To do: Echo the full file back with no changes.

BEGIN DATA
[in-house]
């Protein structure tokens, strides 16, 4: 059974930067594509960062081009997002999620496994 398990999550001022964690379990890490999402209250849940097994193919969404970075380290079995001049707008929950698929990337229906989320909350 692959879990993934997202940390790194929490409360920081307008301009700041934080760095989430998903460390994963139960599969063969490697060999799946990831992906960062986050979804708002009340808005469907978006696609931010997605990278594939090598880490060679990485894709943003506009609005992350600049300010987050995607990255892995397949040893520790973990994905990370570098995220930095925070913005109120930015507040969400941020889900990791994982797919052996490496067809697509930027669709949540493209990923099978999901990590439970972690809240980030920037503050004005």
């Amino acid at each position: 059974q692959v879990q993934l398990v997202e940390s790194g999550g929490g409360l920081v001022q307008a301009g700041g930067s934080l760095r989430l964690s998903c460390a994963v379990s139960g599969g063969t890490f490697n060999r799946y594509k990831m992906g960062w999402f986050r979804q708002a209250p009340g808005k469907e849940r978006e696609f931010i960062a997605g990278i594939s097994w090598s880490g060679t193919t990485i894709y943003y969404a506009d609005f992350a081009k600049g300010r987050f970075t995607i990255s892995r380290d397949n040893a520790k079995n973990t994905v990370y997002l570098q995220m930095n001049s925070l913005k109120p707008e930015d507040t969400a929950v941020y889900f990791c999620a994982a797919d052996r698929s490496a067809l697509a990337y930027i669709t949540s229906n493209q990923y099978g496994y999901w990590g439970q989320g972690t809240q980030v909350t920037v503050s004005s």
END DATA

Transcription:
[in-house]
């Protein structure tokens, strides 16, 4: 059974930067594509960062081009997002999620496994 398990999550001022964690379990890490999402209250849940097994193919969404970075380290079995001049707008929950698929990337229906989320909350 692959879990993934997202940390790194929490409360920081307008301009700041934080760095989430998903460390994963139960599969063969490697060999799946990831992906960062986050979804708002009340808005469907978006696609931010997605990278594939090598880490060679990485894709943003506009609005992350600049300010987050995607990255892995397949040893520790973990994905990370570098995220930095925070913005109120930015507040969400941020889900990791994982797919052996490496067809697509930027669709949540493209990923099978999901990590439970972690809240980030920037503050004005």
């Amino acid at each position: 059974q692959v879990q993934l398990v997202e940390s790194g999550g929490g409360l920081v001022q307008a301009g700041g930067s934080l760095r989430l964690s998903c460390a994963v379990s139960g599969g063969t890490f490697n060999r799946y594509k990831m992906g960062w999402f986050r979804q708002a209250p009340g808005k469907e849940r978006e696609f931010i960062a997605g990278i594939s097994w090598s880490g060679t193919t990485i894709y943003y969404a506009d609005f992350a081009k600049g300010r987050f970075t995607i990255s892995r380290d397949n040893a520790k079995n973990t994905v990370y997002l570098q995220m930095n001049s925070l913005k109120p707008e930015d507040t969400a929950v941020y889900f990791c999620a994982a797919d052996r698929s490496a067809l697509a990337y930027i669709t949540s229906n493209q990923y099978g496994y999901w990590g439970q989320g972690t809240q980030v909350t920037v503050s004005s």